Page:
The Neatest Little Paper Ever Read ®

Issue 974



by Janet Spencer

Come along with Tidbits as we remember presi-dential wives!


• Helen “Nellie” Taft, during a visit to Tokyo, greatly enjoyed the annual cherry blossom festival. When her husband William Howard Taft became the 27th president in 1908, she was determined not only to beautify the White House, but also to improve the city as well. Cherry blossoms were just what she needed. Unfortunately, a search of every nursery in the U.S. turned up only 100 or so saplings. Undaunted, Mrs. Taft contacted the mayor of Tokyo, who graciously donated 3,000 saplings. However, when they arrived they were found to be infected with an agricultural pest and were destroyed. When the Tokyo mayor heard, he joked about George Washington being the first president to set an example of destroying cherry trees— then he sent a new shipment. Today, Nellie Taft’s city improvement program is still enjoyed by millions of people.

• Nellie Taft was the first First Lady to ride in her husband’s inauguration parade; the first to publish her memoirs; the first to own and drive a car; the first to support women’s suffrage; the first to smoke cigarettes; and the first to fight for federal safety standards in the workplace.


• Franklin Roosevelt and Eleanor Roosevelt were distant cousins who knew each other from childhood. When they got married in 1905, Eleanor’s uncle, President Theodore Roosevelt, gave away the bride.

• Eleanor championed civil rights causes while she was First Lady. She attended the Southern Conference on Human Welfare in Alabama in 1939. When she found that the audience was segregated, with blacks on one side and whites on the other, she protested by putting her chair into the center aisle that separated the races.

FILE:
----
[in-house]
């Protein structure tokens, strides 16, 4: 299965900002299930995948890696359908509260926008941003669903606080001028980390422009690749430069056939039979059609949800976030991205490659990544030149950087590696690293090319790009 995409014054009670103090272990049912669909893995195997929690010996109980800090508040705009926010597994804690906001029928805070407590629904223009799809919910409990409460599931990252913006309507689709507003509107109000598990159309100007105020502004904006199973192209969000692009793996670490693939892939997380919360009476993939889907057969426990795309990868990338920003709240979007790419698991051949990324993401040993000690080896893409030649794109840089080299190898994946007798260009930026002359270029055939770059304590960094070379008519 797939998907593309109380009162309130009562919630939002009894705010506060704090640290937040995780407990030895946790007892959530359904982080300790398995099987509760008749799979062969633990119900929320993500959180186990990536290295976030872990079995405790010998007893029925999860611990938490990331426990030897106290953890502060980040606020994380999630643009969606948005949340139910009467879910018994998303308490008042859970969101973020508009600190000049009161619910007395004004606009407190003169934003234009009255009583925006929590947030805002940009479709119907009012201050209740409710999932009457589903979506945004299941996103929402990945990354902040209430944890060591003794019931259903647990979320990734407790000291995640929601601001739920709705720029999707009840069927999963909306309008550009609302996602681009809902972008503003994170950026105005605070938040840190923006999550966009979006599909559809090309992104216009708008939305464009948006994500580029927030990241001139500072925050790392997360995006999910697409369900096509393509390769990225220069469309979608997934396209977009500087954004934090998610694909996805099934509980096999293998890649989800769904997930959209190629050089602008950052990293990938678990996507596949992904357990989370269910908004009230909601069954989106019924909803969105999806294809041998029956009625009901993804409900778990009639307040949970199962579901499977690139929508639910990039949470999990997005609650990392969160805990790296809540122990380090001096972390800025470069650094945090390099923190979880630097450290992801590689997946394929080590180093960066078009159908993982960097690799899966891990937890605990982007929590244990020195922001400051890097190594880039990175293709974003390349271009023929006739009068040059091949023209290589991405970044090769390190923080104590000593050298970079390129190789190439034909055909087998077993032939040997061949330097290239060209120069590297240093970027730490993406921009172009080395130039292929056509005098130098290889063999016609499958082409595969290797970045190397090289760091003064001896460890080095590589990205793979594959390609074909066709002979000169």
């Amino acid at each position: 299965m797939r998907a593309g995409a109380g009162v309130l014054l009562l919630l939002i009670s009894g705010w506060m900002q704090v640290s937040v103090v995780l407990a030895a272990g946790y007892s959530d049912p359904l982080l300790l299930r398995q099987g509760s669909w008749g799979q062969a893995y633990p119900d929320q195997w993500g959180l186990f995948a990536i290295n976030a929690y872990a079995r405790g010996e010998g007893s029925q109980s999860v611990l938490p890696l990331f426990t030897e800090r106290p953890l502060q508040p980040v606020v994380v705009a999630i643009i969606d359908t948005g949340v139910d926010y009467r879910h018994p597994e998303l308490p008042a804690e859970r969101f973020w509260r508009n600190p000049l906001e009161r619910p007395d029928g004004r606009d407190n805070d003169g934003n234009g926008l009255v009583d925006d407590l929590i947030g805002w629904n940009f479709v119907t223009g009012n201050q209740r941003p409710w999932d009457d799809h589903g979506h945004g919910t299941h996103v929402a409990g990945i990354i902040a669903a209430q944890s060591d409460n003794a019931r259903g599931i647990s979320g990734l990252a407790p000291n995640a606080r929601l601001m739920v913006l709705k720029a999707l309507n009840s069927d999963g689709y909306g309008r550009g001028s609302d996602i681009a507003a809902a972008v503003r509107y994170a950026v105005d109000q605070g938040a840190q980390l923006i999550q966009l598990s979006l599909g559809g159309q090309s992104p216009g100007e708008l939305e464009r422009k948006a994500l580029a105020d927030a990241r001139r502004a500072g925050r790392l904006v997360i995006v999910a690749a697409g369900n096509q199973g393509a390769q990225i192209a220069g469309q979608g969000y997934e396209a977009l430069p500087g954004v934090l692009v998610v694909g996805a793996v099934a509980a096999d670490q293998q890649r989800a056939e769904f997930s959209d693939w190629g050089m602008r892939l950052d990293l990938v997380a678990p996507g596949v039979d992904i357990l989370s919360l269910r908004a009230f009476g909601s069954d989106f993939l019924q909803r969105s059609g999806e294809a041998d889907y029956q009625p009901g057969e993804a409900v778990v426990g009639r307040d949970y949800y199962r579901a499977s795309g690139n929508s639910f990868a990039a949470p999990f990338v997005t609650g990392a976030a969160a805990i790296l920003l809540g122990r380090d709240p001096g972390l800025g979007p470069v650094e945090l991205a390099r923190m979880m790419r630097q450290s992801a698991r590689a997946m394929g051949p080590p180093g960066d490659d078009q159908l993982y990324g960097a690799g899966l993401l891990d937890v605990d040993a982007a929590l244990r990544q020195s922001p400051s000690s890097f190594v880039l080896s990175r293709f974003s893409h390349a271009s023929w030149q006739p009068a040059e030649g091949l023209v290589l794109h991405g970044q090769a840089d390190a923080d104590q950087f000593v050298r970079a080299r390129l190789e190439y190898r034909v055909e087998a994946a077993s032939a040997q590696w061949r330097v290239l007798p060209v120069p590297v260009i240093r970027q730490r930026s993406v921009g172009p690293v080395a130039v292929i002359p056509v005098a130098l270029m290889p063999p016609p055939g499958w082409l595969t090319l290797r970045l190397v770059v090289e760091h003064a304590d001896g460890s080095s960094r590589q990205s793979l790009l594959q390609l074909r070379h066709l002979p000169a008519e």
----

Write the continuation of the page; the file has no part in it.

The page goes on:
• Soon after Eleanor arrived in the White House, she hired a professional cook to spend a few days teaching her staff how to prepare special dishes. One day, Eleanor’s German shepherd rushed up and bit the cook on the ankle. Eleanor, running in to find out what the commotion was about, declared, “That settles it! From now on, we will have iodine kept in this room!”

• While entertaining some Russian dignitaries, Eleanor took them to see a Fourth of July parade. The Russians were accustomed to seeing great displays of military strength during their own parades. When a group of young men marched by in uniforms, they enquired, “Military?” “No,” she replied, “Boy Scouts.” Then another group of uniformed men marched by. “Military?” they asked. “No,” she said. “Volunteer fire department.” Next a car drove by, and inside it were four aging veterans, stuffed into uniforms they had long ago outgrown. “Military!” she announced triumphantly.

• Eleanor Roosevelt was the first presidential spouse to hold regular press conferences, write a daily newspaper column, write a monthly magazine column, host a weekly radio show, and speak at a national party convention.


(Continue Reading…)